- Class-leading economy and emissions from 1.6-litre diesel
- Vauxhall claims it’s capable of 91.1mpg and 82g/km CO2
- Three-cylinder 1-litre petrol also available; just 96g/km
Further details have emerged about the British-built seventh generation Vauxhall Astra hatchback, due in showrooms in October 2015. Company car drivers should rejoice too – not only does Vauxhall claim the latest Astra is better to drive, class leadingly-low emissions mean it’s going to cost you less each month too.
More efficient engines
Vauxhall’s revealed a little more about the powertrains that will be fitted to the latest Astra, citing its 108bhp 1.6-litre ‘Whisper’ diesel as the one which boasts efficiency figures none of its rivals can match.
Fitted with stop/start function and other ecoFLEX fuel-saving measures, the entry-level edition of the 1.6-litre CDTi diesel has a claimed fuel consumption of 91.1mpg – very impressive for a non-hybrid car, although how closely it can match that in real world conditions will be clearer when we review the car in a few weeks’ time.
One advantage of the Astra’s lack of thirst for diesel is that it lowers CO2 emissions, directly impacting on its Benefit in Kind (BIK) banding. Quoted at 82g/km, this 1.6-litre diesel Astra falls into the 16 percent band for 2015/16 and drops to 15 percent in 2016/17 when the diesel surcharge is dropped.
If you’re unlikely to cover the kind of mileages to warrant a diesel engine, the 1-litre turbocharged petrol, as found in the Corsa, with 104bhp could tempt you. Paired with Vauxhall’s automatic Easytronic gearbox and ecoFLEX technology, emissions are pegged at 96g/km, equating to a 14 percent BIK rate for 2015/16 and 16 percent for 2016/17.
Other engines, including diesels up to 158bhp and a new 1.4-litre turbo petrol delivering 143bhp to the Astra’s front wheels, are also available.
Lower P11D values
Not only has Vauxhall shed a considerable amount of weight from the latest Astra, the new hatchback will also have a lighter impact on your wallet too.
Benefitting both company car drivers and retail customers alike, P11D values (and list prices) have been substantially reduced over the outgoing range of five-door Astras.
Depending on the trim level, the P11D value will have fallen from between £150 to £1,960 over the outgoing, sixth generation Vauxhall Astra. Those hunting out the popular Tech Line trim can expect a saving of around £775.
Combined with the reduced BIK bands thanks to greater efficiency and lower emissions, the latest Vauxhall Astra will be even cheaper to run than before.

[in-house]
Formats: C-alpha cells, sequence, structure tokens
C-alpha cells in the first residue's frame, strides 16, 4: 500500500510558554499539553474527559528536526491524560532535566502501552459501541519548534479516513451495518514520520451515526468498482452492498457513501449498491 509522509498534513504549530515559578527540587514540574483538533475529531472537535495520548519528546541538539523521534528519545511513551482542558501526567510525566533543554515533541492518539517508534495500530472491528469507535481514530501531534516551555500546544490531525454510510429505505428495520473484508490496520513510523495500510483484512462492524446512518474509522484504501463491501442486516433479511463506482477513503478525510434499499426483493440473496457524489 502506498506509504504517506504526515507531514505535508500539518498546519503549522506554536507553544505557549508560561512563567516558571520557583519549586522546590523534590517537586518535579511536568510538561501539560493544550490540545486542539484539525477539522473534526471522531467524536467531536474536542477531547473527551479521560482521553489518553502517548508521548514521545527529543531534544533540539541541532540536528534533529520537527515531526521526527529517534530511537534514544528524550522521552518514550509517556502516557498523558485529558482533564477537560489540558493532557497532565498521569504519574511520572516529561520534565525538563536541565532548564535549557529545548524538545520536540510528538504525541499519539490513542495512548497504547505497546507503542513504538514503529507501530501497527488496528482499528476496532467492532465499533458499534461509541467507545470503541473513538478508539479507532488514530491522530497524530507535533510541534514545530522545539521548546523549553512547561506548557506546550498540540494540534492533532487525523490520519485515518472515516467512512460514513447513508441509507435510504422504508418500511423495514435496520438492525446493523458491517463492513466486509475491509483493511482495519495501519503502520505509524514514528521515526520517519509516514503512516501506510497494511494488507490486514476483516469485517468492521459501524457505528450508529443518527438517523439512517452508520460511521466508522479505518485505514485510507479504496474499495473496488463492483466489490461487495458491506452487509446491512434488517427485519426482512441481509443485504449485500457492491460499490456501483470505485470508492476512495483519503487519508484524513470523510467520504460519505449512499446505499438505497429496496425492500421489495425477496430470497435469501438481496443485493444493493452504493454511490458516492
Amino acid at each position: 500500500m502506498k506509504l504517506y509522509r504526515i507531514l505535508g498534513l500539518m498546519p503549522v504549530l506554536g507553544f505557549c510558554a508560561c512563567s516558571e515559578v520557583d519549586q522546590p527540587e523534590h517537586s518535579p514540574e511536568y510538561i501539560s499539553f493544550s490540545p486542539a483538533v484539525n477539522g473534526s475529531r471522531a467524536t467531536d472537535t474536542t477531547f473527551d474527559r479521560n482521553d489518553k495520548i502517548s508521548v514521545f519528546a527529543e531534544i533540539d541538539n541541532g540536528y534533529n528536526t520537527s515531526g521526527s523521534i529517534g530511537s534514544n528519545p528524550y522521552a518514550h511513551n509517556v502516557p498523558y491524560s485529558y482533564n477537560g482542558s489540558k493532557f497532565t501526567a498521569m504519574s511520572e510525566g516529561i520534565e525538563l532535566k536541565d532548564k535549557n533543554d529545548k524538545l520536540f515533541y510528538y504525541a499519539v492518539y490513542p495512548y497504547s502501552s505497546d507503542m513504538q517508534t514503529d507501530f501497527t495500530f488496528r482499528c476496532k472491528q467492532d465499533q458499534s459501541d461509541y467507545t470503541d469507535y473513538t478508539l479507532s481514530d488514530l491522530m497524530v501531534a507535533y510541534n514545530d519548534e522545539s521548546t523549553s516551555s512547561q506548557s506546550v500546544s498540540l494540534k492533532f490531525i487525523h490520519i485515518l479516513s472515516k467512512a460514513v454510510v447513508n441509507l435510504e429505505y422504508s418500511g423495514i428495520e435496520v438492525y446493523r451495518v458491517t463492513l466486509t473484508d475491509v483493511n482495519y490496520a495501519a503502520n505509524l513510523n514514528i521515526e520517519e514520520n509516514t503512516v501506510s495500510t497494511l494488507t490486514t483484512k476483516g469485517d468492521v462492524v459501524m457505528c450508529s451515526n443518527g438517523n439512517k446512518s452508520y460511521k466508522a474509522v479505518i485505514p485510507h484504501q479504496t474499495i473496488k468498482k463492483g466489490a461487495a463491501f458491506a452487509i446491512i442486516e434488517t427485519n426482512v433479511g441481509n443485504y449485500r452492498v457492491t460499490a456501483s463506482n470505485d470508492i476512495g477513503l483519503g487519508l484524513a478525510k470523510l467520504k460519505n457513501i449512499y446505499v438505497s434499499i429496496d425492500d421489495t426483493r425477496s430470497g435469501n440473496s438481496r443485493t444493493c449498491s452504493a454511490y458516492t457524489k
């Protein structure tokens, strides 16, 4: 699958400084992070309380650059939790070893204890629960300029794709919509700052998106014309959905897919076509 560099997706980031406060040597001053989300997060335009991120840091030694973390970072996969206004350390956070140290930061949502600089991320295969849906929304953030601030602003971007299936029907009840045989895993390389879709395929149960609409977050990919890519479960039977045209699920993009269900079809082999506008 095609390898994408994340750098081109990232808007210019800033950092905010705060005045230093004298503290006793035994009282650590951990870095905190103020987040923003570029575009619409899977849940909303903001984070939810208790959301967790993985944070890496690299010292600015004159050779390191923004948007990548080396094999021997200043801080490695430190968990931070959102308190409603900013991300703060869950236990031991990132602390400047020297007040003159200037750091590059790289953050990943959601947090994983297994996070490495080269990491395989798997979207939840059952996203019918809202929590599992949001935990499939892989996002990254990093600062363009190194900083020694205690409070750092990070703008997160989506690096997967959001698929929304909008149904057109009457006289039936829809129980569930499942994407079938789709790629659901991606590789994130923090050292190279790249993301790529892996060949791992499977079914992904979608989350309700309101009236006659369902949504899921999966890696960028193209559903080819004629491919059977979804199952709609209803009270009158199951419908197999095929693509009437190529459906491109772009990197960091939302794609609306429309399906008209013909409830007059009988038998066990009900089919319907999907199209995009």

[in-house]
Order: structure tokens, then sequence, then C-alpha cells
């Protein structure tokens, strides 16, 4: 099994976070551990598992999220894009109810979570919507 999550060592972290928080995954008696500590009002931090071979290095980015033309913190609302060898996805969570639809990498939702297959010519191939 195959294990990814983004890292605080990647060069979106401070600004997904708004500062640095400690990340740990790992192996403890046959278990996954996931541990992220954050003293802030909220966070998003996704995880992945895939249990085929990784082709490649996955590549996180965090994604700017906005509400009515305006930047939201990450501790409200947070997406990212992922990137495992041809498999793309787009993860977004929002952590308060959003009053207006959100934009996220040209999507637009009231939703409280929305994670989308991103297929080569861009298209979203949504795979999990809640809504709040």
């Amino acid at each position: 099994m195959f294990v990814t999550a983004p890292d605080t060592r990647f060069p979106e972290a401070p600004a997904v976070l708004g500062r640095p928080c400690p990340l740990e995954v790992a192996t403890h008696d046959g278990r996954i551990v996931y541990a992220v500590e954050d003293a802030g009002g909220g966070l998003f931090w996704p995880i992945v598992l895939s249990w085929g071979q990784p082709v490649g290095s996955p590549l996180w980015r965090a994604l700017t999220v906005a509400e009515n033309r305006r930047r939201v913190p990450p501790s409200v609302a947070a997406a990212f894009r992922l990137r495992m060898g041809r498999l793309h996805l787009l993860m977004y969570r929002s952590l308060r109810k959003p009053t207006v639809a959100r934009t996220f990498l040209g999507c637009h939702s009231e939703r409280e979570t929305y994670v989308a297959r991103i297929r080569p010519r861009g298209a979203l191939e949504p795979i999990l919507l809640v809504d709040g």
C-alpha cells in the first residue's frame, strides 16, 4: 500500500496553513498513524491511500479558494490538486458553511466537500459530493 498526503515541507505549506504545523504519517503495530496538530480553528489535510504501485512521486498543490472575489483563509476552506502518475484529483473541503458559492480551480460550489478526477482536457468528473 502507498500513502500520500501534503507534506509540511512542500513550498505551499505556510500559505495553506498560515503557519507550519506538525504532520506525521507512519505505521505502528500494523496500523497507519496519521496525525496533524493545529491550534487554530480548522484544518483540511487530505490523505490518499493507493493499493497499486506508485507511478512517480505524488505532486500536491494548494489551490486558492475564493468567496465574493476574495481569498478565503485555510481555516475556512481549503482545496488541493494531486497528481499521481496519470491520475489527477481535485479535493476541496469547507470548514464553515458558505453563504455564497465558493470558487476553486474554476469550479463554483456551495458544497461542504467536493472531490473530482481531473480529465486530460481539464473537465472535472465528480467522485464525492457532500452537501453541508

Choice of five trim levels
Offering a broad choice to Vauxhall Astra buyers are five trim levels, all with names familiar from before and elsewhere in the firm’s range.
Entry-level Design comes with 16-inch alloy wheels, LED day running lights, a seven-inch colour touchscreen for the infotainment system, including Bluetooth connectivity, DAB radio and USB and AUX-in sockets, air-con and cruise control.
Progress up a level to the company car driver-focused Tech Line specification and your touchscreen grows a further inch and comes with sat-nav, plus there’s a front armrest and a leather wrapped steering wheel.
Mid-range Energy builds on the Design’s features adding 17-inch alloys and heated front seats, complemented by a heated steering wheel.
Sporty fans should take a close look at the Astra SRi, which also comes with 17-inch alloys, sports seats, front fog lights, a Driver Assistance Package with forward facing camera system and OnStar, Vauxhall’s new connected car telematics system.
Topping the range is the Elite specification, with multi-way adjustable ergonomic leather seats, electrically folding door mirrors, climate control and for rear seat passengers, two USB ports and heated outer seats.
Parkers will be among the first to test the all-new Vauxhall Astra over the coming weeks, giving you our full, definitive verdict with an analytical review.
In the meantime you can read what we think of the outgoing model in the full Vauxhall Astra hatchback review.